Montana Governor Greg Gianforte’s legislative liaison Scott Sales appeared on the KGVO Montana Morning News show to share some of the governor’s priorities in the ongoing session in Helena.

Sales, a former legislator with many years of experience, said Governor Gianforte knows what he wants in the state budget, and that’s to save the taxpayers’ money.

“As I look at this budget, it's one of the more conservative budgets by far that we've had,” said Sales. “I think it grows a little less than 1% year over year, and compared to what we've seen out of Democratic governors, it's a really an excellent move in the right direction.”

Sales decried the once bustling Capitol building that is now virtually empty during the legislative session.

“We have some pro life bills that have been on the floor in the House and made it through the process,” he said. “Typically, you'd have 500, 1,000 or more people that would come and attend those types of debates, and the hearings would be packed and the halls would be packed with lobbyists as well as citizens, and this session is completely different. I testified on the bill the other day, and there might have been six people there. Obviously that's by design, that they have social distancing in the rooms, but even out in the halls. It's very, very sad.”

Sales said differing philosophies about the COVID pandemic have Republicans appearing in person, and Democrats largely appearing remotely.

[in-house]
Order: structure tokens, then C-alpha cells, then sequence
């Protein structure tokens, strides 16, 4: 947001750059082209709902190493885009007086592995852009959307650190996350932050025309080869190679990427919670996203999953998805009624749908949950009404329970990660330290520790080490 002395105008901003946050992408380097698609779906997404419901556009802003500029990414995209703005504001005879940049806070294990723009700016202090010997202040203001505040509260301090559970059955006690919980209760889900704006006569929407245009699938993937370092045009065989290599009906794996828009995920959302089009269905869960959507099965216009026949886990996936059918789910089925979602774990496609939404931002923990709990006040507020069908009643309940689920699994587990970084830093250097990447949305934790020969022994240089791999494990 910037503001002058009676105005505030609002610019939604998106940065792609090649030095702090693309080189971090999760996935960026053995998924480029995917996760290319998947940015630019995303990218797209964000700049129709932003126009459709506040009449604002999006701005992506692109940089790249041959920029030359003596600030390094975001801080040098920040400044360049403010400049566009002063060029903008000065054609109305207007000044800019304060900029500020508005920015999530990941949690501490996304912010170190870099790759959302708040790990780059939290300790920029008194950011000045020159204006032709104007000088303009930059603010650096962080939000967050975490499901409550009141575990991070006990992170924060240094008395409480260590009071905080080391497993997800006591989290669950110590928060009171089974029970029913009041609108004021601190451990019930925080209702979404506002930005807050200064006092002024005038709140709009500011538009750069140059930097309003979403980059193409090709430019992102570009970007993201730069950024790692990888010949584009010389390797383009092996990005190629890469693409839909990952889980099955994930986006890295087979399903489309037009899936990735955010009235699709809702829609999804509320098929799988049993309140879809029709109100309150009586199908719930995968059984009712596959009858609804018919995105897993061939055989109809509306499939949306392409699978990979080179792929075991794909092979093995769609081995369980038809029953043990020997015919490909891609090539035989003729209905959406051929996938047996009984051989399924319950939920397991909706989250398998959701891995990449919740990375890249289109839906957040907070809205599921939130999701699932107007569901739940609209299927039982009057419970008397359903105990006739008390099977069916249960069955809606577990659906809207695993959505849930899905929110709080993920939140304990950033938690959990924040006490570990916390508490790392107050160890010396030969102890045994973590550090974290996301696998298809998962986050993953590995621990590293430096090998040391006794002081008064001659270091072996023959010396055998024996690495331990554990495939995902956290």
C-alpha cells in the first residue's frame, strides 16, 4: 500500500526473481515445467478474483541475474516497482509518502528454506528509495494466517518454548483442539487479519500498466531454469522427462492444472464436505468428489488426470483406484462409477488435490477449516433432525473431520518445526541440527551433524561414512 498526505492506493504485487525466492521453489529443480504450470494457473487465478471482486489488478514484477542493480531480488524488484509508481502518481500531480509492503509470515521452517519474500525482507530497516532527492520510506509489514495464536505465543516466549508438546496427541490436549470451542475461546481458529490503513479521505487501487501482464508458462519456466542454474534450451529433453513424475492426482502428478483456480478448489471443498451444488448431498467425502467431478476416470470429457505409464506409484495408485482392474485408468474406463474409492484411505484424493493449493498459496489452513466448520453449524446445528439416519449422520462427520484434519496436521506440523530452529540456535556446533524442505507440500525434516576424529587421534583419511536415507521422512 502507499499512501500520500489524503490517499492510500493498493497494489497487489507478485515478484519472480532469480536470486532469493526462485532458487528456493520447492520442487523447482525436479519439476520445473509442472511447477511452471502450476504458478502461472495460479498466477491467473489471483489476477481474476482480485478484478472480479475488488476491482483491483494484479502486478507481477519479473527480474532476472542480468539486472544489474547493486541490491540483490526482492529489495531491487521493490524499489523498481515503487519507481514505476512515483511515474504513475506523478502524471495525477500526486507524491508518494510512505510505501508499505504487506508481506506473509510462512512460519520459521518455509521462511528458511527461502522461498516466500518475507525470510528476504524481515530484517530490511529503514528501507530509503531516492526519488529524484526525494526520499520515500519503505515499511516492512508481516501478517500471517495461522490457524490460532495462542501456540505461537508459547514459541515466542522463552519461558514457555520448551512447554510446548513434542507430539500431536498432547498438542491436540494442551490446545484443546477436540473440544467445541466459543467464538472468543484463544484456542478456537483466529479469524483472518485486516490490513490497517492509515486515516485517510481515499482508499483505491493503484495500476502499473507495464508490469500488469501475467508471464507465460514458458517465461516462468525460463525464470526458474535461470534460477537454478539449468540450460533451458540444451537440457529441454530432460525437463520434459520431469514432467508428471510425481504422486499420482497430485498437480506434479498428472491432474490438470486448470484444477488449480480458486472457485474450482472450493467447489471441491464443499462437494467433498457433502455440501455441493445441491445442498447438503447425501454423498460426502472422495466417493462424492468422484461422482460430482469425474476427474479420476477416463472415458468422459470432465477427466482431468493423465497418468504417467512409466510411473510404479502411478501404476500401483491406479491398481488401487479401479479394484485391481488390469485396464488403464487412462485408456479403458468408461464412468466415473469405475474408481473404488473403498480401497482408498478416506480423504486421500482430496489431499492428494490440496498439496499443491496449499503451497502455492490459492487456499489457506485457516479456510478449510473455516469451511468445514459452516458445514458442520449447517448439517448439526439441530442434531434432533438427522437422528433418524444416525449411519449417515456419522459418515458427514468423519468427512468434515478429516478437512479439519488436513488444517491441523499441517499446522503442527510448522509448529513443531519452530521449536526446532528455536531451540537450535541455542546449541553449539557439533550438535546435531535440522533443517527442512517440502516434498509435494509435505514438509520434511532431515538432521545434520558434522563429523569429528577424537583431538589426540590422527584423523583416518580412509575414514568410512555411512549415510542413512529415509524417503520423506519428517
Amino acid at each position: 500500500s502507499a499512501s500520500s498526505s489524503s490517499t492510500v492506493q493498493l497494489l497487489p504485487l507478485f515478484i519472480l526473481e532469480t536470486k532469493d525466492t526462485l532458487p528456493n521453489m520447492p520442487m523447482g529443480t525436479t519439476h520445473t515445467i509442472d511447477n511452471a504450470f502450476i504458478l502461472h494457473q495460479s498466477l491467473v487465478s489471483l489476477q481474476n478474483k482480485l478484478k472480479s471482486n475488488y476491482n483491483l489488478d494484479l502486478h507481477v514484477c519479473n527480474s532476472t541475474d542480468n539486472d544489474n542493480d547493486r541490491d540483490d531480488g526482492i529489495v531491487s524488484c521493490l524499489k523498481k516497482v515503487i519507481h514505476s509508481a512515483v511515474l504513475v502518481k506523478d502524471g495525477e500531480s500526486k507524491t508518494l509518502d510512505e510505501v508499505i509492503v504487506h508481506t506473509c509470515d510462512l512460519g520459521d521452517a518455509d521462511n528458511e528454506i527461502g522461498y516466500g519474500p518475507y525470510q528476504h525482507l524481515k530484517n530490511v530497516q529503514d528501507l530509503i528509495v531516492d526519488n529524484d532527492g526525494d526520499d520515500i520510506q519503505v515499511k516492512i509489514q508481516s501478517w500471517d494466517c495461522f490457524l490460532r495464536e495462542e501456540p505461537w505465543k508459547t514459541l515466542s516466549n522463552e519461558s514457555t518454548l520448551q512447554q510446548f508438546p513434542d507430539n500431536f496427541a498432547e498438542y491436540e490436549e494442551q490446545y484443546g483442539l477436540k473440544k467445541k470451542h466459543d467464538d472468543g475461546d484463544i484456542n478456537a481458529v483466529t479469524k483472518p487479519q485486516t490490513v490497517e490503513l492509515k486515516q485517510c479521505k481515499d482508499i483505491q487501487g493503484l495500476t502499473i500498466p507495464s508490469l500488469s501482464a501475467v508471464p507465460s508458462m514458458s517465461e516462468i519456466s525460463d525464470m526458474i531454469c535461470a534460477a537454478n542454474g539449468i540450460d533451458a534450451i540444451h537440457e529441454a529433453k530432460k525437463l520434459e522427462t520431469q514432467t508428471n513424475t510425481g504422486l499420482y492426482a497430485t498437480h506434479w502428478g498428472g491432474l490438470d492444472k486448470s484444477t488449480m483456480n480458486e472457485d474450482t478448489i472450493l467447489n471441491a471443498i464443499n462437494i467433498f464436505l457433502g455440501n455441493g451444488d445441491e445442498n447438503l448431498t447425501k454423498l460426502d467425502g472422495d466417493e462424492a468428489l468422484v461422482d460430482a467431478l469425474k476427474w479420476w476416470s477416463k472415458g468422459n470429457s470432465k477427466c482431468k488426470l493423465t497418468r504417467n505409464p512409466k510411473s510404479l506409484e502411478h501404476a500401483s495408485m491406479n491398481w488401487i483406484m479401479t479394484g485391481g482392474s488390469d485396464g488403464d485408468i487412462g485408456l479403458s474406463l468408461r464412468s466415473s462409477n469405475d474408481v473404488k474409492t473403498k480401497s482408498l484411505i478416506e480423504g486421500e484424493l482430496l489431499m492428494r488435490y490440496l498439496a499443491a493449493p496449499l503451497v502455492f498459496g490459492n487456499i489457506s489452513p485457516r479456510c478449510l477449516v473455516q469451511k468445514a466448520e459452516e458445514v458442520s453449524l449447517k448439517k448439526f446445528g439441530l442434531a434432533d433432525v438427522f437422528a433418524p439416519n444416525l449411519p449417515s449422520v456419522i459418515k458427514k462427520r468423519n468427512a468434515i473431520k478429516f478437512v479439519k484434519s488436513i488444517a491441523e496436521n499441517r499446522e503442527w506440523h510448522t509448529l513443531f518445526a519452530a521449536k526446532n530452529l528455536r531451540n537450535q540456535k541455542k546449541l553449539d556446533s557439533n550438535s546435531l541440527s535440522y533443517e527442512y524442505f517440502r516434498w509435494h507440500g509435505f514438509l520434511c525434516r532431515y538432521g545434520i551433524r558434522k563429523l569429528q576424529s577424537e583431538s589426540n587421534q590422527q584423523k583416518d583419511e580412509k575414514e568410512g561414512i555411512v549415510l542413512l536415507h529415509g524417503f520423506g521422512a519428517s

“The Democrats? I'd say maybe about half the democrats are attending the session,” he said. “The rest of them are doing it remotely. The Republicans for the most part are all here. So it's a different type of session. It got off to a slower start, and the bills are making their way through the system more slowly.”

In fact, Sales said the official transmittal date has been moved back die to the complications of the COVID pandemic.

“Most people don't know this, but oftentimes we work Saturdays, and we’re up here six days a week,” he said. “But because of the slow start that we've had, they've been working five days a week, and that's going to push transmittal out about three or four days. It was scheduled originally for the 27th of February, which was a Saturday and now it's pushed out to Wednesday, March 3.”

Sales said its Gianforte’s goal to lower taxes for the average Montanan in this legislative session.

 

LOOK: See the iconic cars that debuted the year you were born